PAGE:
Wednesday, October 17, 2012

In Translation

I've had a busy few weeks with work, but have also been attending poetry events as reader, audience member or workshop participant. In particular, I enjoyed several excellent sessions of this year's Cheltenham Literature Festival unofficial fringe - Words on the Side.

I'm not, sad to say, a huge fan of workshops which try to inspire you to write poems, often by giving you a model or a prompt. They just don't work for me, although I know others get a lot out of them. At best, they give me something to go away and think about much later, but often it feels like a great pressure to jump through a hoop I would never have chosen myself.

A workshop I did enjoy, however, was Philip Rush's excellent session on 'translating Lorca' for Words on the Side. I have no Spanish and my knowledge of Lorca extends only as far as having seen a production of The House of Bernada Alba and loving Leonard Cohen's 'Take this Waltz'. The real point of Philip's workshop, though, was to explore how a poem written in another language could be the starting point for re-interpretation and re-invention as much as for literal translation. Using English translations of the poems or prose summaries, he encouraged us to produce new versions of Lorca. The result was not exactly mimicry, but it did help us to consider different ways of writing which might enrich our own.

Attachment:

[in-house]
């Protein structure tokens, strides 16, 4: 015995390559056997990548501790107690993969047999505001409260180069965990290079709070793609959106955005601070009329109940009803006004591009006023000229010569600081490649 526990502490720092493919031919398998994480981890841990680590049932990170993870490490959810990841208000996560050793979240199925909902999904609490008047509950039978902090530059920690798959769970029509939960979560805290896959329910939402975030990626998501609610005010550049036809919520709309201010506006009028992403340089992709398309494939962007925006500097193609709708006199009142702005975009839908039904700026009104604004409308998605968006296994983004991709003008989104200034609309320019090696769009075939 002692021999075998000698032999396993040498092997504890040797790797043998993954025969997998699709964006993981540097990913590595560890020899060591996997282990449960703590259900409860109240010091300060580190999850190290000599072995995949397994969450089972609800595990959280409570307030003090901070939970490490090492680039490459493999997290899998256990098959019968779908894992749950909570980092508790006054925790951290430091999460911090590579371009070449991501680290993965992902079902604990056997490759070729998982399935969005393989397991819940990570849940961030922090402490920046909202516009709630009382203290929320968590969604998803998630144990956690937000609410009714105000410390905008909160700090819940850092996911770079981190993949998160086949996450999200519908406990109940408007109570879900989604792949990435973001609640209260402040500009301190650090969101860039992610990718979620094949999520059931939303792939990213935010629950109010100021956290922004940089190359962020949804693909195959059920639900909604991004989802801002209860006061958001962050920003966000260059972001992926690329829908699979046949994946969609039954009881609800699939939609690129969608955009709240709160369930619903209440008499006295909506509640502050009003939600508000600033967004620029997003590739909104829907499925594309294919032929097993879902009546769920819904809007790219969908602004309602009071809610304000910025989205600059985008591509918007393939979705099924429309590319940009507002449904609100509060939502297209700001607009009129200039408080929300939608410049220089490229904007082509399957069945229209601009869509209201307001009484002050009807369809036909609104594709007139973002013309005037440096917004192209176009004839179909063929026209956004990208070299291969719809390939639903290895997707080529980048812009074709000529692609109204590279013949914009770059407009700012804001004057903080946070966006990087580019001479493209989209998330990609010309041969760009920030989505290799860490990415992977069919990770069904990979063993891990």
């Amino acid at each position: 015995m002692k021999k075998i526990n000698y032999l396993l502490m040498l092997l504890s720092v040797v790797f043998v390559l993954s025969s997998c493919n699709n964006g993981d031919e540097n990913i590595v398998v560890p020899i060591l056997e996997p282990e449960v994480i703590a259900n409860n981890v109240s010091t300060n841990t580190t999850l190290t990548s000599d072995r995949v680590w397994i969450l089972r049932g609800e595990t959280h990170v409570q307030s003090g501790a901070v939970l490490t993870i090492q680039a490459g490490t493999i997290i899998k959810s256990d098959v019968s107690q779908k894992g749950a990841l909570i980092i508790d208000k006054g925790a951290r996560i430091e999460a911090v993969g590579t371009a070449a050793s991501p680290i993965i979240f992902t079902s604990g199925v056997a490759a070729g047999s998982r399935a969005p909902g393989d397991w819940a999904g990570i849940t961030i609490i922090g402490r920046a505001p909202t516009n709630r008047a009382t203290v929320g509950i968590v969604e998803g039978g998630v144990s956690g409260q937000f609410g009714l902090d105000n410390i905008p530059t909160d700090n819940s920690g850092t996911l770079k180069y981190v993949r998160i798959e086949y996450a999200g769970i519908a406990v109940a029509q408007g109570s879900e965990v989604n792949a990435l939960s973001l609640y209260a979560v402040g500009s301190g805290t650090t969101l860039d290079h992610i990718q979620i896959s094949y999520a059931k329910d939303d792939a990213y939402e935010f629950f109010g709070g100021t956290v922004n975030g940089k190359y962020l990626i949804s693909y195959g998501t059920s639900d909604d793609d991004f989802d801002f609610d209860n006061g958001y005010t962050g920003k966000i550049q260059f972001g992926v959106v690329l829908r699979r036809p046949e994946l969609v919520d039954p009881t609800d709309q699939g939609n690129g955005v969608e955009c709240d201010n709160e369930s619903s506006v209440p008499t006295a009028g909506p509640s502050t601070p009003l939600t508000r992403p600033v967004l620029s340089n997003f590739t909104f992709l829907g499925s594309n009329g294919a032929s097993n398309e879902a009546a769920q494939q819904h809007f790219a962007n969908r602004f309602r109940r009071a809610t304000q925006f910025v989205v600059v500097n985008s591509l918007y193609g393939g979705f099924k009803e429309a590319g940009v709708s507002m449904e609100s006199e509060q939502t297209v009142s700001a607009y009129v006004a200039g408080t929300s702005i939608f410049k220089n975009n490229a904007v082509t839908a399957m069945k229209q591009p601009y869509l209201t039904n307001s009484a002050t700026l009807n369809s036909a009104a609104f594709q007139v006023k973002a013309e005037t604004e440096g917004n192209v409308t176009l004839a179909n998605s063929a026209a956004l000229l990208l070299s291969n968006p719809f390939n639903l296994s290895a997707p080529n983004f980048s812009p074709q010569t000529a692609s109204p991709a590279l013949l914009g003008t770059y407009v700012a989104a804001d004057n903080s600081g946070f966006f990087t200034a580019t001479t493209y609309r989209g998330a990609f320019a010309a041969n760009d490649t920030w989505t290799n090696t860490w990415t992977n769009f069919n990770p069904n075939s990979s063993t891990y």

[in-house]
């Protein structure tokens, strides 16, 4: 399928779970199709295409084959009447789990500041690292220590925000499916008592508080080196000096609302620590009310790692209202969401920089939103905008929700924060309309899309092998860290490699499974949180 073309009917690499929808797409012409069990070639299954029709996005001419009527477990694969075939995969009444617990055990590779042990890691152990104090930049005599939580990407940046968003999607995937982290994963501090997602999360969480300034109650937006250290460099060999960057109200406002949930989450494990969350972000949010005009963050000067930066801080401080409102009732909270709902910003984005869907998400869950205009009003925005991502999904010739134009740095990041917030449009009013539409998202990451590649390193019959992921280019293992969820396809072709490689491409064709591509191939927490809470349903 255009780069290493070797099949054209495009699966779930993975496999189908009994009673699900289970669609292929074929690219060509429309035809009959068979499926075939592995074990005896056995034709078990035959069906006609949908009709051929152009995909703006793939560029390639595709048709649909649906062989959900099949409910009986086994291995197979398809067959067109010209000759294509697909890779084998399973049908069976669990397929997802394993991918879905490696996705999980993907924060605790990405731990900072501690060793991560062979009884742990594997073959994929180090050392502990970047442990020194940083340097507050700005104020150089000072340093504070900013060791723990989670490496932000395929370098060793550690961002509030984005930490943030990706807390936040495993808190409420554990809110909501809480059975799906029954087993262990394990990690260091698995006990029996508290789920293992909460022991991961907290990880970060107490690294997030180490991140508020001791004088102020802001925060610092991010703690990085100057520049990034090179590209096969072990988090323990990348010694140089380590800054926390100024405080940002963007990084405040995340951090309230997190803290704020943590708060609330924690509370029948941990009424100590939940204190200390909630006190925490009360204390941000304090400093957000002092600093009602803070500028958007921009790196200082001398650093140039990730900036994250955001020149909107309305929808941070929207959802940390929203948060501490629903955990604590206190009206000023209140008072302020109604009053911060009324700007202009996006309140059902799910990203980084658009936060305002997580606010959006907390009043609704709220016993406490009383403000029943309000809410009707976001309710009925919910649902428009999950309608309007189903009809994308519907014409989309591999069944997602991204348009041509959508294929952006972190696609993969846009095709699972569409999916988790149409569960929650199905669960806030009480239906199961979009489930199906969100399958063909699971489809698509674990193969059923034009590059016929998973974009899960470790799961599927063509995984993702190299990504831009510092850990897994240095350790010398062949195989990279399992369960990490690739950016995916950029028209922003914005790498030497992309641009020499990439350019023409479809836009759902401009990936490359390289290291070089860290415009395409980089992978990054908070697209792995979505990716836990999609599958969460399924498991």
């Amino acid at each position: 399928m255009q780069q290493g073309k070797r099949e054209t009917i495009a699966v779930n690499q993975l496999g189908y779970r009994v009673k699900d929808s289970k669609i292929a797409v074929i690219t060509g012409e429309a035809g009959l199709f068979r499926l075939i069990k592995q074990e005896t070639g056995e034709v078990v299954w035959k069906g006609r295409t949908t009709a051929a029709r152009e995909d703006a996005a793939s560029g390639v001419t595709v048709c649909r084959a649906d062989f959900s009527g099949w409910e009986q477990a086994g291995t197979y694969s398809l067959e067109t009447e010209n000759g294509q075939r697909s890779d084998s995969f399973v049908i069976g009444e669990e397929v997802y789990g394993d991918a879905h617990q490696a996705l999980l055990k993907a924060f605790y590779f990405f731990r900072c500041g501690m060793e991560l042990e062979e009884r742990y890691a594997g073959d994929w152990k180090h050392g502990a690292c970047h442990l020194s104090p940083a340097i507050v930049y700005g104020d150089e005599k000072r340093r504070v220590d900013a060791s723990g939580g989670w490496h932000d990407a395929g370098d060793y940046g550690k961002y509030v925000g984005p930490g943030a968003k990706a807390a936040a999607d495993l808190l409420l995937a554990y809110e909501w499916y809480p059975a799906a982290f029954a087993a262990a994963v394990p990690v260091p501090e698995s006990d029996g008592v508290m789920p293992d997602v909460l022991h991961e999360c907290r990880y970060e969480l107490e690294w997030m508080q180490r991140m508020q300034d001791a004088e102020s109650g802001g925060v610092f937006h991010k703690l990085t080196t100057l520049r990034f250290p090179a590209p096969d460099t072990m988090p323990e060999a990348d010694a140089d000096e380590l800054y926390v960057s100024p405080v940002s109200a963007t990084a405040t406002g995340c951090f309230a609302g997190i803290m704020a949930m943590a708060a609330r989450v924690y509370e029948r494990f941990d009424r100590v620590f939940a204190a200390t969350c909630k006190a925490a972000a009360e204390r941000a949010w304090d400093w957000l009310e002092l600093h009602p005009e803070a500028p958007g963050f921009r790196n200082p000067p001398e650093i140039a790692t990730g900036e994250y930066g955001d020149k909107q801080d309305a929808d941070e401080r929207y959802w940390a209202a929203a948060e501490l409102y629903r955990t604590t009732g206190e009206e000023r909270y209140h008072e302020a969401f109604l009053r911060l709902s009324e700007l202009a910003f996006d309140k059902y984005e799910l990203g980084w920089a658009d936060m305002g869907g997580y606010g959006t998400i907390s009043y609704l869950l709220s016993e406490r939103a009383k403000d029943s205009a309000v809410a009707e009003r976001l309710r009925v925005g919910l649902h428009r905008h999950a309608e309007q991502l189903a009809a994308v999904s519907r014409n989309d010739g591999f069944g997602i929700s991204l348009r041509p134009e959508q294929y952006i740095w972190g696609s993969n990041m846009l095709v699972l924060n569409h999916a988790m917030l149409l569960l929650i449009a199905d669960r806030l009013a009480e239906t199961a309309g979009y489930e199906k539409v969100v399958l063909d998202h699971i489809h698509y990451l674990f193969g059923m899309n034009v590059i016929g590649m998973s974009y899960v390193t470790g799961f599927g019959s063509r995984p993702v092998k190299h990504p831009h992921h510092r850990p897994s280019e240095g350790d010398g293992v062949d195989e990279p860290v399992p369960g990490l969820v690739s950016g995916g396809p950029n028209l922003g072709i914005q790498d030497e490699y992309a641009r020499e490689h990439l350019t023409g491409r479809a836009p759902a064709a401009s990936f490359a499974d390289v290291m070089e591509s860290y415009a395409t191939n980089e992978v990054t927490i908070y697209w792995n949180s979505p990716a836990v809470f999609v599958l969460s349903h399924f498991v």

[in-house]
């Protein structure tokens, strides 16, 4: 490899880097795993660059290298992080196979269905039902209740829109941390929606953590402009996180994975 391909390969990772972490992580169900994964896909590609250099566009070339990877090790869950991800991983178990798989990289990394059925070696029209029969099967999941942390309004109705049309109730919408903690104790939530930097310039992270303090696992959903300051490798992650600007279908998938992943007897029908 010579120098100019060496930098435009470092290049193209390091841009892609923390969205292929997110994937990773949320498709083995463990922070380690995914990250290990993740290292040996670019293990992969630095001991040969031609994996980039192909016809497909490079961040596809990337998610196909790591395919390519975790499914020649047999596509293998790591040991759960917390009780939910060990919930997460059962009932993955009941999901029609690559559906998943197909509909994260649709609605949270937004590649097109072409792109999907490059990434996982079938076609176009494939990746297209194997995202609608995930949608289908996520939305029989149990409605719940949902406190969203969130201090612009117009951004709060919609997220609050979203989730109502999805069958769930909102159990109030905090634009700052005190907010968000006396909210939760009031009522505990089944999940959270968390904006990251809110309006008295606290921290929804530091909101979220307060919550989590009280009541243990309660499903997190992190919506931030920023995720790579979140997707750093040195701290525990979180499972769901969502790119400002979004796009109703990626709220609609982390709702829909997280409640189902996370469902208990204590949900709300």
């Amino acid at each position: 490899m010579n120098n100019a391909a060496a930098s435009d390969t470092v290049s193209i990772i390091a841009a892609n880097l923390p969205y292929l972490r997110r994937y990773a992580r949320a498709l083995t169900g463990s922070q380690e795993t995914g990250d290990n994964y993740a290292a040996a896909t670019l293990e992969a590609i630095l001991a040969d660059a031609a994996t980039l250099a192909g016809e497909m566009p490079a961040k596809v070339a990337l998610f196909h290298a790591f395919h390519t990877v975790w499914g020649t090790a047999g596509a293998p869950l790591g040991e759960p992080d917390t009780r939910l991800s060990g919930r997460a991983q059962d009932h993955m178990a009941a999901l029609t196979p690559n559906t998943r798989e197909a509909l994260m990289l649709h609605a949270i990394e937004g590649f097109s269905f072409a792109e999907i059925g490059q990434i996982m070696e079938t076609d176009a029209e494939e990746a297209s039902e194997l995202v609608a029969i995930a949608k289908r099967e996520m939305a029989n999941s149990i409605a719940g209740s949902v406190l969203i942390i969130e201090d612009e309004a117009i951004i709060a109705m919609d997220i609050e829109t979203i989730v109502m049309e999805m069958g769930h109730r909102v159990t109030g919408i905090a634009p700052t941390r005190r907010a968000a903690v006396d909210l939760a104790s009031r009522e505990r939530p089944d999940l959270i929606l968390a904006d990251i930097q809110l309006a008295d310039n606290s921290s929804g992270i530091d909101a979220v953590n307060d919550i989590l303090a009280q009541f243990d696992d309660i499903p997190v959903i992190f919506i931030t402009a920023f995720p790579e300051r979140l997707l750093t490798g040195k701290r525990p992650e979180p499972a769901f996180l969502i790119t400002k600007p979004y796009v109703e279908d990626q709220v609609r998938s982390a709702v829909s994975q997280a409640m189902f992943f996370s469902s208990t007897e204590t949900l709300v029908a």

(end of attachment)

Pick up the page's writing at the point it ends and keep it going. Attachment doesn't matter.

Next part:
Anyway, here's my very modest effort, slightly tweaked since the workshop: a version (but not a translation) of Lorca's 'La Luna Asoma'.

after Lorca, for Philip Rush

When the moon first rises
it muffles the bells,
draws unnavigable paths across the infinite
land, then floods that land
leaving only an island for your heart.

And there you sit, hungry for oranges
but eating only cold and unripe fruit,
turning two silver coins in your pocket,
sliding their faces across each other
to hear them weep.


  1. Jennifer Farley, CheltenhamOctober 22, 2012 at 10:05 PM

    I used to think L.C. was an old misery-guts but I love Take this Waltz. He is improving. I love Moonrise also: 'turning two silver coins in your pocket/ sliding their faces across each other/ to hear them weep.'

  2. Cohen has a really great sense of humour, Jennie, but it doesn't come to the fore so much in the earlier records. Take this Waltz is from the album I'm Your Man (1988), which is his best in my book.